Fresher’s Week Special: Leeds University’s Hidden Gallery Treasures

Fresher’s Week Special: Leeds University’s Hidden Gallery Treasures

In time for Fresher’s Week, Arts editor Stephanie Bennett explores the University’s own art attractions that are right here on campus.

Leeds is abundant with activities related to arts and culture, but there are two galleries within the Parkinson building that are free to enter and have amazing materials within them but are often unnoticed which is a tragedy that has to be rectified.

The Treasures of the Brotherton is a part of the gallery collection and showcases sections of Leeds Special collections in a permanent exhibition. The wide variety exhibited ranges from rare books and illuminated manuscripts from across the globe to original handwritten works by the Brontës, Elizabeth Gaskill and some amazing contemporary poets. Twice a year original exhibitions are showcased for a few months. Previous topics include the stereotypes and livelihood of travellers in: ‘Rights and Romance: Representing Gypsy Lives’ while at the minute there is an exhibition dedicated to the legacies of the First World War. An insurmountable amount of time and work goes into curating these exhibitions and they are a valuable resource to be exploited while at University in Leeds – especially because they are free.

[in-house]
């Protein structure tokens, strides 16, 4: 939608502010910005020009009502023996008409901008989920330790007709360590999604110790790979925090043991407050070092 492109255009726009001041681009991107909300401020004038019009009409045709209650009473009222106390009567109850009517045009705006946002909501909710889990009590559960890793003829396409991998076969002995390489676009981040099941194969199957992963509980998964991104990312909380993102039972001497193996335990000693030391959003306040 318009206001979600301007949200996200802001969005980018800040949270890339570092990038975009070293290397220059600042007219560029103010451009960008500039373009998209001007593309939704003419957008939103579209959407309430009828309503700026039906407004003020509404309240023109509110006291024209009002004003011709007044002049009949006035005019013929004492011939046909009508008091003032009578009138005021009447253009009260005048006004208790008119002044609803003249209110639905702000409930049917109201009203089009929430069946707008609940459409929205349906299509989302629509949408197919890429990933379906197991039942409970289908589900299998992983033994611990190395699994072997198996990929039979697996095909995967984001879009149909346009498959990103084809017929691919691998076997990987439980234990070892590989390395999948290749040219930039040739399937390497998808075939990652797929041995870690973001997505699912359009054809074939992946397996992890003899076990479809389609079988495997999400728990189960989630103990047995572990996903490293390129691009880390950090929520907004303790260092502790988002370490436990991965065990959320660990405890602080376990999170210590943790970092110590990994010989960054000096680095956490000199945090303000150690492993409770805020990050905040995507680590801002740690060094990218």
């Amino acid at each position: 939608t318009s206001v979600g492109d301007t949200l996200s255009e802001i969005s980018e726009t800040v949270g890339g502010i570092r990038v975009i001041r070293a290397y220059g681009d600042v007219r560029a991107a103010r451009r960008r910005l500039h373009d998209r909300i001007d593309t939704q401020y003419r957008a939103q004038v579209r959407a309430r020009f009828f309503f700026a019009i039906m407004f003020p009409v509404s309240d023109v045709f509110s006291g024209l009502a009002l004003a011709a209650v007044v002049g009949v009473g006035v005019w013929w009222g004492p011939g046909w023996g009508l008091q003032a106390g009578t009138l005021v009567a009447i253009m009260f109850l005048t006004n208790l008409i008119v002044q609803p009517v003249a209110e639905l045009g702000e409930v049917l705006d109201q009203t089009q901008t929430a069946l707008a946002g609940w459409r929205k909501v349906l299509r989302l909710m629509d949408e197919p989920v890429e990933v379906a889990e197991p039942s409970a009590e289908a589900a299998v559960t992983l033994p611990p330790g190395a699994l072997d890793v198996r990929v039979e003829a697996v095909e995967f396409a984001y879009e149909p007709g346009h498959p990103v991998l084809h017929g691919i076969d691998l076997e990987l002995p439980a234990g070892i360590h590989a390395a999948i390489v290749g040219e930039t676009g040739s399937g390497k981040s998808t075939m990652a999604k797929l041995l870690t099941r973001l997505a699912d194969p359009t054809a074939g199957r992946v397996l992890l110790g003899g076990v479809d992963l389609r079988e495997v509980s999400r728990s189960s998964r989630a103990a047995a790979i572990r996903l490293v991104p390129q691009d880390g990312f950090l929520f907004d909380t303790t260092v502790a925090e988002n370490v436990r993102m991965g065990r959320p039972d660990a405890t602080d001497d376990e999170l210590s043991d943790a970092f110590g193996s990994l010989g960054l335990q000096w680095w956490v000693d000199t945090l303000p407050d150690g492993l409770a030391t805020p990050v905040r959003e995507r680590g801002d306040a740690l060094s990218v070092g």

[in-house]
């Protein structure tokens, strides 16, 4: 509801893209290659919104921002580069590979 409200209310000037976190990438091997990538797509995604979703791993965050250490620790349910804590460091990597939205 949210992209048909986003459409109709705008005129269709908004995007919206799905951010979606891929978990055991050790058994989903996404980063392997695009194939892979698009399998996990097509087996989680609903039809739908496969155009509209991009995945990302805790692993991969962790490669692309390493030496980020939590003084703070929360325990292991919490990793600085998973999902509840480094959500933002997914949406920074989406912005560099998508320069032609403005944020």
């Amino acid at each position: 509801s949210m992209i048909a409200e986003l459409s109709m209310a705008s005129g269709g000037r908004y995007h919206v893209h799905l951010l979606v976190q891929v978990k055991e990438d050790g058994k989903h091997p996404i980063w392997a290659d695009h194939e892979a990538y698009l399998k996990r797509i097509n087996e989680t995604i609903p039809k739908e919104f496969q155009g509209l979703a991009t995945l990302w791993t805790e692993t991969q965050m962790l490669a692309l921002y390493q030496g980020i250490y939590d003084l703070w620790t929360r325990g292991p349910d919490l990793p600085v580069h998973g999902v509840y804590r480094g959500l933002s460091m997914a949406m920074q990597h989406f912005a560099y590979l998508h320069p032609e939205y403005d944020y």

An Arts Council Accredited museum, the Stanley and Audrey Burton gallery contains artwork, ceramics, prints, sculptures, miniatures and photographs from the 17th century onwards. Including both British and European work, the collection is an incredible partner to some of the other arts institutions around Leeds like the Henry Moore Institute. An insightful and unforgettable collection, it’s a valuable space to find some quiet in an aesthetic environment. The work within is exquisite and deserves to be recognised as such – especially by those who study courses like fine arts, cultural and museum studies and the history of art.

Stephanie Bennett

Image Courtesy of Redman Design